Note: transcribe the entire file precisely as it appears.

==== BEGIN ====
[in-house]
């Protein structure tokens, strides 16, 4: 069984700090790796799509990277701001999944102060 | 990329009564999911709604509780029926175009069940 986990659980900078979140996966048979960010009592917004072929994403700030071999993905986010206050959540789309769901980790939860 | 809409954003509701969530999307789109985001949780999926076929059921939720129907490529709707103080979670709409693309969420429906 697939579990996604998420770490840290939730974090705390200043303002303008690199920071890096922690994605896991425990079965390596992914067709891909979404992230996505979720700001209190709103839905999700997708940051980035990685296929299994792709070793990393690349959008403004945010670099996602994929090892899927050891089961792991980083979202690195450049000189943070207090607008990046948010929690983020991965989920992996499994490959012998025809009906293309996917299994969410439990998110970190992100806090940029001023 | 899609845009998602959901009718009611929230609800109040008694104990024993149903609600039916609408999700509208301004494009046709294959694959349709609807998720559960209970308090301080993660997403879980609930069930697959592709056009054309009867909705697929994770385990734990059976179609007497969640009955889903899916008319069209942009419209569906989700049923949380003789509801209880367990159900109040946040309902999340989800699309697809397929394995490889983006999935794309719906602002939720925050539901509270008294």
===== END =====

[in-house]
């Protein structure tokens, strides 16, 4: 069984700090790796799509990277701001999944102060 | 990329009564999911709604509780029926175009069940 986990659980900078979140996966048979960010009592917004072929994403700030071999993905986010206050959540789309769901980790939860 | 809409954003509701969530999307789109985001949780999926076929059921939720129907490529709707103080979670709409693309969420429906 697939579990996604998420770490840290939730974090705390200043303002303008690199920071890096922690994605896991425990079965390596992914067709891909979404992230996505979720700001209190709103839905999700997708940051980035990685296929299994792709070793990393690349959008403004945010670099996602994929090892899927050891089961792991980083979202690195450049000189943070207090607008990046948010929690983020991965989920992996499994490959012998025809009906293309996917299994969410439990998110970190992100806090940029001023 | 899609845009998602959901009718009611929230609800109040008694104990024993149903609600039916609408999700509208301004494009046709294959694959349709609807998720559960209970308090301080993660997403879980609930069930697959592709056009054309009867909705697929994770385990734990059976179609007497969640009955889903899916008319069209942009419209569906989700049923949380003789509801209880367990159900109040946040309902999340989800699309697809397929394995490889983006999935794309719906602002939720925050539901509270008294």